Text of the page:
The Church Fathers are men who wrote in the first four centuries of Christianity. Especially in Roman Catholic circles they are called Doctors of the Church.  To this list Rome has added many more that are not necessarily recognized in the East.

Works of fathers have been available in English since the 19th century and fill many volumes. Those who wrote prior to the council of Nicena are commonly called the Ante-Nicene Fathers. Those after the First Council of Nicaea are called Nicene of often the Post-Nicene Fathers. In Protestant circles the Anti-Nicene Fathers are usually considered most important. The very earliest Church Fathers, of the first two generations after the Apostles of Christ, are usually called the Apostolic Fathers. Famous Apostolic Fathers include Clement of Rome, Ignatius of Antioch and Polycarp of Smyrna.  

The Fathers are grouped in various ways by the different Christian churches. The following table shows those men commonly recognized as the Church Fathers by both East and West. Additional groupings include the Desert Fathers and the Cappidocian Fathers.  It is probably helpful to note that the first Council of Nicea was in 381 so this grouping that is commonly called the Church Fathers actually spans the council. We also note that there are 5 of each providing a sort of balance. The Churches of the East and West recognize their common roots as this table demonstrates.I have added a column for the Syriac fathers with the note that the Latin and Greek traditions were protected by the Roman empire and what we in the West call the Byzantine empire. The Syriac church was not so fortunate.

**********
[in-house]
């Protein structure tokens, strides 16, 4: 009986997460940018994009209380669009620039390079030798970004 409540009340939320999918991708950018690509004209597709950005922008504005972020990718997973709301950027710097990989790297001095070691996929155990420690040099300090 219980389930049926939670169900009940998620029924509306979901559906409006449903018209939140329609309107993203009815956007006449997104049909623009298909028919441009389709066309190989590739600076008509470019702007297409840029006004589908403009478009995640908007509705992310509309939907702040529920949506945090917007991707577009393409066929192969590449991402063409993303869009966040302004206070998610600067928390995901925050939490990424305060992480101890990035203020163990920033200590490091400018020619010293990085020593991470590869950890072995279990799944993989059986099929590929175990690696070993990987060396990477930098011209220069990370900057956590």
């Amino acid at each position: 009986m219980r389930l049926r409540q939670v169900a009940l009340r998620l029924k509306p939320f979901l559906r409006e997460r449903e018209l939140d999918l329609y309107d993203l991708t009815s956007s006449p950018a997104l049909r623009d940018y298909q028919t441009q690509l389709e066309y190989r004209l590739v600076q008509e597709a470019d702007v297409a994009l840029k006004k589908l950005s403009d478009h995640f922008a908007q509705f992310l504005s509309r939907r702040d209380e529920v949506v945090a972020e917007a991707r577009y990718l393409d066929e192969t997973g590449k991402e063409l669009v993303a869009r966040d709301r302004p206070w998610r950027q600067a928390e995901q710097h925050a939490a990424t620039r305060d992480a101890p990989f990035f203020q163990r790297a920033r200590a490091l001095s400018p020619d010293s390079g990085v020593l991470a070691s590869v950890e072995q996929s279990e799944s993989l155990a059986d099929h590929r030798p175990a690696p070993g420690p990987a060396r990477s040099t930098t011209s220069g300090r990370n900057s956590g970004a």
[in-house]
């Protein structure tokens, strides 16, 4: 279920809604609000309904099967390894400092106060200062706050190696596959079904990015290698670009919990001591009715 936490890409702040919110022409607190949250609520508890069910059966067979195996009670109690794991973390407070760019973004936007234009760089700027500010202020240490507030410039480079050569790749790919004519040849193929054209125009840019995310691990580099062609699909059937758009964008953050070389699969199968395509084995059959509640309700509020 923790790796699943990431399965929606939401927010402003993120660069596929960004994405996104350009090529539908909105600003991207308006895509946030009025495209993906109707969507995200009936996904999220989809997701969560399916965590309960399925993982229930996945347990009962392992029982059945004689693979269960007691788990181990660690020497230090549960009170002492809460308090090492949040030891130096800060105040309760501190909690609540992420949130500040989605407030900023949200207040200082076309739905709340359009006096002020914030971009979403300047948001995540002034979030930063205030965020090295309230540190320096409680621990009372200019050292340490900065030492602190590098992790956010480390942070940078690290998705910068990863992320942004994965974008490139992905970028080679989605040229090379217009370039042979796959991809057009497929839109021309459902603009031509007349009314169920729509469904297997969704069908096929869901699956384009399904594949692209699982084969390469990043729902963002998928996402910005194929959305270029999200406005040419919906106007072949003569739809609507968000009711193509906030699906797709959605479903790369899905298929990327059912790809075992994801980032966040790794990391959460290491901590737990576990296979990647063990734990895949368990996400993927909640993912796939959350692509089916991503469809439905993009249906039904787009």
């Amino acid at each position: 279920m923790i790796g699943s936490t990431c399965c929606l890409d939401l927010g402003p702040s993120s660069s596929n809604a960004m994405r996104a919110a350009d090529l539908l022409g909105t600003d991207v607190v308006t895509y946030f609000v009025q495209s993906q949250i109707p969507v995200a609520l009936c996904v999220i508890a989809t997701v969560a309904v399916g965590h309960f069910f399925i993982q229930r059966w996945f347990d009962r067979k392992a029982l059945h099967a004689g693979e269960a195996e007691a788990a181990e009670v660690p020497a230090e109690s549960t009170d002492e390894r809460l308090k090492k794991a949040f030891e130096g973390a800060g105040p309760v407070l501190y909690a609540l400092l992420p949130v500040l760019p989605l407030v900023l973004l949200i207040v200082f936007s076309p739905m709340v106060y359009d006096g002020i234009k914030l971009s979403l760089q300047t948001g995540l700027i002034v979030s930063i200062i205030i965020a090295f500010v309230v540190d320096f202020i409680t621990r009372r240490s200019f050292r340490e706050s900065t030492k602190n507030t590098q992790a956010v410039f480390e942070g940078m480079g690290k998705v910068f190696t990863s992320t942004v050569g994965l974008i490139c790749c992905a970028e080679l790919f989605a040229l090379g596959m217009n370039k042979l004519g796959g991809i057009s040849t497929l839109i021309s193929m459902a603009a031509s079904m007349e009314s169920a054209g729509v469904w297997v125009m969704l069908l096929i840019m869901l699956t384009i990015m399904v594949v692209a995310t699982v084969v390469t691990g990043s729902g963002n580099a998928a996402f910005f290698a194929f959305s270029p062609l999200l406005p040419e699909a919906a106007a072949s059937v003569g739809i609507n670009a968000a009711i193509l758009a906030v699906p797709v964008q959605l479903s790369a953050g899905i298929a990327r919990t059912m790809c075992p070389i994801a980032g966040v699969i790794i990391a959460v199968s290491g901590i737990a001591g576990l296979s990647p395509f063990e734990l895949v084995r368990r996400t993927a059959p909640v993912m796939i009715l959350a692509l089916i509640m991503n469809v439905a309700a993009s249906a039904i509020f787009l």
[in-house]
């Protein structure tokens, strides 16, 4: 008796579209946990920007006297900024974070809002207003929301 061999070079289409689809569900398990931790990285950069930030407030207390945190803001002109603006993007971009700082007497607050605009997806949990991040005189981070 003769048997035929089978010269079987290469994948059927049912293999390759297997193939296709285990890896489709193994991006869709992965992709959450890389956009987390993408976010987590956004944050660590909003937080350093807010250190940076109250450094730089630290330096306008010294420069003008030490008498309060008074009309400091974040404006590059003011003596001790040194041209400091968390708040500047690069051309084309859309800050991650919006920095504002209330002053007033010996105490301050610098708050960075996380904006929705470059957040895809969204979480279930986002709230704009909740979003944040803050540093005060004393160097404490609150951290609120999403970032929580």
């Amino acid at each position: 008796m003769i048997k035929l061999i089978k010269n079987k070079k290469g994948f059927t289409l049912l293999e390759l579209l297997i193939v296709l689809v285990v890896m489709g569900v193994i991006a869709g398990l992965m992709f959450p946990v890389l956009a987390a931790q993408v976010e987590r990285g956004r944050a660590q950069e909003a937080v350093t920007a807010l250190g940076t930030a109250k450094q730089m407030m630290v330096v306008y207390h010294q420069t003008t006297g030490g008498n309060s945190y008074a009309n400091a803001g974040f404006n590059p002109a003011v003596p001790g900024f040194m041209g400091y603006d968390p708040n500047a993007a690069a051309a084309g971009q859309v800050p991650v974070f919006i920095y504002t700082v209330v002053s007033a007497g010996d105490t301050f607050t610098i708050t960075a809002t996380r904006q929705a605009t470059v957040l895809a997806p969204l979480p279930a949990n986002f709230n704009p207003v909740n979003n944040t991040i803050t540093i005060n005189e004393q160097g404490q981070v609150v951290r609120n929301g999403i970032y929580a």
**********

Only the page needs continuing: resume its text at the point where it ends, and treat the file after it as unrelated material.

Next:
The presence of this on an essentially protestant web site is also meant to show the common roots of all Christianity.

Church Fathers or Doctors of the Church
Latin Fathers Greek Fathers Syriac Fathers
Tertullian, (ca. 155–230) became a Montanist later in life Irenaeus of Lyons (whose work has survived only in Latin translation), (b. 2nd century; d. end of 2nd/beginning of 3rd century) Aphrahat (c. 270–c. 345)
Ambrose of Milan (c. 338 – 4 April 397) Clement of Alexandria (d 211-216) Ephrem the Syrian (c. 306 – 373)
Jerome (ca. 347 – September 30, 420) Origen (185 - 254) Isaac of Antioch (451–452)
Augustine of Hippo (354-430) Athanasius of Alexandria (c. 293-May 2, 373) Isaac of Nineveh (c. 613 – c. 700)
Pope Gregory the Great (540- March 12, 604) John Chrysostom (c. 293-May 2, 373)